Pikoli SA’s first police ombudsman

2015-05-05 06:00

In concerted effort to intensify the fight against crime and improve service delivery the community forums in the Claremont Police Cluster held an open meeting.

The cluster invited the newly appointed Western Cape Police ombudsman, advocate Vusi Pikoli, to speak on his appointment and objectives of the position he holds.

Pikoli’s duties are to adjudicate public complaints about police inefficiency or problems that arose from a breakdown in relations between the police and the community. As the guest speaker Pikoli explained that as the ombudsman he is legally mandated to receive complaints and to deal with them accordingly.

“The type of complaints we will address in the office include, the inefficiency within the police service, breakdown of relations between community and police,” he says.

The Western Cape Provincial Police ombudsman is a South African first, made possible through the Western Cape Community Safety Act, which is aimed at improved policing service delivery. Pikoli explained that the Ombudsman and staff members of the ombudsman must serve independently and impartially and must perform their functions in good faith and without fear, favour, bias or prejudice, subject to the Constitution and the law.

“The ombudsman and staff members of the ombudsman must preserve confidentiality in respect of any information acquired in terms of this Act, he says.

The functions of the ombudsman are to receive and investigate complaints submitted in terms of section 16 of the Community Safety Act. The complaints include inefficiency of the police or a breakdown in relations between the police and any community and to perform the other functions assigned to him or her under this Act.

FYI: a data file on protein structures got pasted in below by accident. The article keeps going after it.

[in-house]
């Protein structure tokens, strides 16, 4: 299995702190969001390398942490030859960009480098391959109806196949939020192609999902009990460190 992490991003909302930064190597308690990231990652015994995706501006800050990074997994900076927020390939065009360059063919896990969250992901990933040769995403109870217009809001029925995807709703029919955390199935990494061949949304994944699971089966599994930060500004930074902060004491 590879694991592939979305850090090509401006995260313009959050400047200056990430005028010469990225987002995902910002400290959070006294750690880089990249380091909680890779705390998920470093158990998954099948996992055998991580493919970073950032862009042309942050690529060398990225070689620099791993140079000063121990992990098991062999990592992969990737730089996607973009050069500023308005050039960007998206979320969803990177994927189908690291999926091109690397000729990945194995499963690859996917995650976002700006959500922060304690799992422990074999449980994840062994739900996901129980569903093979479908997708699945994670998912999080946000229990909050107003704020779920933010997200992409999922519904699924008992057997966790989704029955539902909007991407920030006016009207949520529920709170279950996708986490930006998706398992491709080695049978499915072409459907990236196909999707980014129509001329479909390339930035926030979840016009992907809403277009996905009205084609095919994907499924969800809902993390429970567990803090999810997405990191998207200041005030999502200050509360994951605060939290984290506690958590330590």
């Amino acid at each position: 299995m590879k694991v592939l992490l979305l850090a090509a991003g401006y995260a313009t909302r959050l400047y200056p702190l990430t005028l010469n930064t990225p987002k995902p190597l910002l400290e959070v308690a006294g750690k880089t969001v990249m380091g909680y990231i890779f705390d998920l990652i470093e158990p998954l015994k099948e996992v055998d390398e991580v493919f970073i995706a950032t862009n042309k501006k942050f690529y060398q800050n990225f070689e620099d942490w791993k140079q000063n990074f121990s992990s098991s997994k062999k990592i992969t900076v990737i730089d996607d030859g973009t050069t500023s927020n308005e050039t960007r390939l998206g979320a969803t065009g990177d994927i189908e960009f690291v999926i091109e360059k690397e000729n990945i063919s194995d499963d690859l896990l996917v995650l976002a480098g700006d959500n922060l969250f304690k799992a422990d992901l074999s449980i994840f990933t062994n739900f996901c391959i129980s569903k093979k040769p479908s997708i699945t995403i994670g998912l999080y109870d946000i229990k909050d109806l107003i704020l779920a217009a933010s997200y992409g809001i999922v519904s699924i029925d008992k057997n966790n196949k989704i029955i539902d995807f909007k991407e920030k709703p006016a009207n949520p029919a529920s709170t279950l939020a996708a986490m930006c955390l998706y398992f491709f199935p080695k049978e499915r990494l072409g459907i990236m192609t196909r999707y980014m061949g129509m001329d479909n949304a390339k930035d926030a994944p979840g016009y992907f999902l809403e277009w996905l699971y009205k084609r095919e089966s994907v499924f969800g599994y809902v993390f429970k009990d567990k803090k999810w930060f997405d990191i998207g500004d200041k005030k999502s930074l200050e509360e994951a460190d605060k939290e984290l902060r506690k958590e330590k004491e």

Pikoli explains that any person may submit a complaint in the prescribed manner and form to the ombudsman regarding alleged police inefficiency or a breakdown in relations between the police and any community.

“Any member of the provincial parliament may, on becoming aware of a complaint regarding alleged police inefficiency or a breakdown in relations between the police and any community, submit it to the ombudsman for investigation,” he explained.

The ombudsman must issue guidelines that are publicly accessible in respect of the procedures to submit to the ombudsman.

Pikoli further explained that for the purposes of an investigation, the ombudsman may direct any person to submit an affidavit or affirmed declaration.

He may also ask the person to appear before him or her to give evidence or to produce any document in that person’s possession or under his or her control which has a bearing on the matter being investigated, and may question that person thereon.

“I may request an explanation from any person whom he or she reasonably suspects of having information which has a bearing on the matter being investigated or to be investigated,” he said.

The ombudsman may designate staff members of the ombudsman or other suitable persons as investigating officers to perform the functions referred to in subsections (1) and (2) of the Act.

Pikoli says an investigating officer who is not in the full-time service of the state must be appointed on the prescribed conditions and at the prescribed remuneration.

An investigating officer must be provided with a certificate of appointment signed by or on behalf of the ombudsman in which it is stated that he or she is an investigating officer appointed in terms of this Act. “An investigating officer must have a certificate of appointment on his or her person when performing a function in terms of this Act,” he says.

Pikoli says that since his appointment mid-January his office has received over 90 complaints.

“We are pleased that the public are coming forward and reporting to us about their concerns which mean that we can work together and establish solutions to policing issues in the province,” he says

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